I have little to say about the GOP/Trump tax bill. I'm not an economist, nor am I a prophet. I have little confidence that the average American will see long term benefits, if any at all. Corporate America doesn't exist in a vacuum, and today the social context emphasis is on hedonism and narcissism. I've long said you can't split people in terms of morality. If you let people insist that what goes on in their bedroom is only about them and what they want, then it won't take long for them to conclude that what goes on in the boardroom is only about them and what they want just the same. Worrying about how things impact others will be as common as thinking how one's personal life impacts others.
Today, wages are stagnant, and that's the mischief behind our economic woes. The fact is, people had much more buying power 50 years ago than today. Stagnant wages means less buying power, and less taxes (blood from turnips and all). I know some will argue it's all the government's fault, what with taxes and regulations. I just can't help but notice that each time an attempt has been made to loosen those same taxes and regulations, there is no real movement from the top to make sure the excess trickles down into the little people's tin cups.
If the bill passes and in a year that changes, then that will be good news for the GOP and Trump. If the bill passes, and suddenly wages begin to go up and more money is in the pocket of the average American, then Democrats had better start shuddering. If, however, we only see Wall Street leap and bound ahead, while wages stay where they are now, which is where they were years ago, while cost of living continues to rise, then those who dread a Democratic majority will be the ones doing the shuddering.
I don't think I can buy your "wages have been stagnant for 50 years" argument. For instance, the percentage of people with roof, plumbing, and furnace problems is lower, and decreasing, because the quality and durability of these items is increasing. Central air conditioning is far more common. A 2009 Chevy Malibu today is almost certainly a better car than a 1966 Chevelle Malibu was in 1970. And the hours a man has to work to buy a decent set of tires, a TV, a window A/C unit, an iron, a toaster, a refrigerator, or a range, has fallen.ReplyDelete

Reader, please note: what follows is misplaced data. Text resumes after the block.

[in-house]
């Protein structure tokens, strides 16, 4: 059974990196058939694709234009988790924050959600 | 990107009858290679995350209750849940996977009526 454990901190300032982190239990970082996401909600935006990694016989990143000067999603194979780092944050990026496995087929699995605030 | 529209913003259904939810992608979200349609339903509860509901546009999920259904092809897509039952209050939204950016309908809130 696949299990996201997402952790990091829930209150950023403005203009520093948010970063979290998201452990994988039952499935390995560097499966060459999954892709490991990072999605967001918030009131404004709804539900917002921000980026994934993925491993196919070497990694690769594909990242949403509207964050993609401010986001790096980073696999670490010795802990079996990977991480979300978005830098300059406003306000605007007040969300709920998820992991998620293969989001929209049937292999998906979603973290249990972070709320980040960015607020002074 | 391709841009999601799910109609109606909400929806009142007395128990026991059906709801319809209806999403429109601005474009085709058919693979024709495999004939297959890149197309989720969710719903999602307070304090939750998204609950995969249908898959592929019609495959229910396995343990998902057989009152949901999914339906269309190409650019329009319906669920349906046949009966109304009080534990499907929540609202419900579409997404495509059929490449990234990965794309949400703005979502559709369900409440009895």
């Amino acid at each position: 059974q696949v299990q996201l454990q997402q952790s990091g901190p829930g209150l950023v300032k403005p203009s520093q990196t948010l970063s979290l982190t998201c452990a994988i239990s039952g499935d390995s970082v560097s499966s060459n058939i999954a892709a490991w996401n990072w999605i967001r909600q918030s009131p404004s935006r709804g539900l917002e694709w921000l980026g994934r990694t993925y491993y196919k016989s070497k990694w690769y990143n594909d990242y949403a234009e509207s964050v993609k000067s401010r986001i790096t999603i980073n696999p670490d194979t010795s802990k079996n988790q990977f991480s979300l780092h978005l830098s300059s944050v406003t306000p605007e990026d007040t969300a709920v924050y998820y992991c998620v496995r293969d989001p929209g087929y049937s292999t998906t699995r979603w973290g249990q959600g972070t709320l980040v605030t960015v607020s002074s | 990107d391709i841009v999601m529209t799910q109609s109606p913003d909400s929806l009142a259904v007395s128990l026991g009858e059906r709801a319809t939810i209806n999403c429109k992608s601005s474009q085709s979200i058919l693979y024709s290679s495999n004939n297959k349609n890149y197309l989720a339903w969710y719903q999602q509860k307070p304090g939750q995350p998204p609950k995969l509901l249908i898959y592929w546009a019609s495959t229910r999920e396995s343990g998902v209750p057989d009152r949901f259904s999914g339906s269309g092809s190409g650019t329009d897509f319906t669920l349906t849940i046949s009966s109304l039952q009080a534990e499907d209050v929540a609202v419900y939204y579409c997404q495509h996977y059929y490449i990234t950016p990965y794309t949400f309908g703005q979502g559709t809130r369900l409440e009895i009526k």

Some links (granted, all from the same guy, but nobody else is presenting his evidence):
But what of the Malibu being a better car if now over 50% of the American population can no longer afford it? As for quality of construction, I wouldn't go there. Houses built a hundred years ago are sitting strong next to houses built 20 years ago that are falling apart. And all of this while the cost of basic former middle class living perks - like college, healthcare and savings - are denied an increasing percentage of the population. Compared to maybe 100 years ago, hours of work have declined, but the hours people are working today, partly because of the number of people who have to add extra jobs to their lives to afford what previous generations could afford with one income, has also increased compared to the last couple generations. No, there is little debate that wages haven't been stagnant. I've heard few argue against it - on either side. Even Trump made that a key part of the problem. And if it remains a problem, then we'll see other parties given the chance to fix it in the upcoming elections. And that doesn't count the fact that people who think they are making a lot today, might actually be making proportionally less than their parents or grandparents, they just don't realize it.ReplyDelete
Well it's one of those tricky things.ReplyDelete
For example: how did you write this? No really, think about it. You used a computer, right? 50 years ago, a computer would cost almost as much as your house and would have less power than modern calculators. And your cell phone? Not even existent yet. So how do purchasing power calculate into buying things that didn't exist 50 years ago?
Not that I'm saying all has been awesome. I'm conservative which means I believe in trade offs. Things have a price, even large benefits will have downsides.
But the other catch is that the period of 50 years ago was a freak occurrence in history. The ENTIRE WORLD had been blown up in a war and the nations that had been untouched were not industrialized. The sole exception was America which means we were the only game in town to buy things from when suddenly everybody needed to be rebuilt. NO possible policy devised by ANYONE will return America to anything like a 50s, 60s, or 70s style economy save bombing literally everybody else that could compete. (And hopefully we all agree that such an idea is beyond the pale.) We need to realize that such economics was once in a dozen generations, and not a standard anybody can realistically reach.
That doesn't mean there aren't some things to be done. A lot of policies should be reexamined. But to blame a lot of current day woes on capitalism is... well it is capitalism's fault because other nations have rebuilt now and need us less that they have learned to stand on their own. Make of that what you will.